I suggest two plans, each of which I have been able to implement in a partial way only:
1. Take the train around to random first, second, and third tier Chinese cities. Many of them will have their own cuisines, or they will represent a nearby regional cuisine. It’s like discovering the food of a new country. Imagine if Shandong province were a separate country! How compelled you would feel to visit it for the food, often considered China’s foundational cuisine, plus it uses the finest vinegars. And yet, because it is part of “China” (Gavagai!), you feel you already know something about Chinese food and thus the need to sample it is not so pressing. Redo your framing, and rush to some of the lesser visited parts of China.
By the way, you can stay in the second or third best hotel in most Chinese cities for only slightly more than $100 a night, and yet receive five star treatment and quality.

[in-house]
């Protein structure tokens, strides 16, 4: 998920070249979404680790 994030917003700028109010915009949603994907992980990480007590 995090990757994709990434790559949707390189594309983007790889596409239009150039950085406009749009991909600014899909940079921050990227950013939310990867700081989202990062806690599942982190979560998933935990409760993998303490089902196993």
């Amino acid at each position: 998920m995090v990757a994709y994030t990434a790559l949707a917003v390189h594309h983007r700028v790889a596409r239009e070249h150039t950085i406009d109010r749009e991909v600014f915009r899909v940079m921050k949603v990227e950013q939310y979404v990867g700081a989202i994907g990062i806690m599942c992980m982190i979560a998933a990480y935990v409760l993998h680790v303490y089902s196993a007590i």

2. How many provinces does China actually have? I don’t wish to litigate that dispute, but most of them have restaurants devoted to their regional dishes in Beijing. These are state-owned restaurants, and most of them are excellent. Furthermore they are scattered around town, so if you visit them all you will see many parts of Beijing.
A month in Beijing should allow you to visit them all, plus the air pollution really is better these days.
I should add that western China has by far the best raisins I have sampled in my life, most of all the big red raisins. Until my trip to Xi’an, I had never actually tried a real raisin with the real raisin flavor. Forget the Terra Cotta Warriors, discover what a raisin is!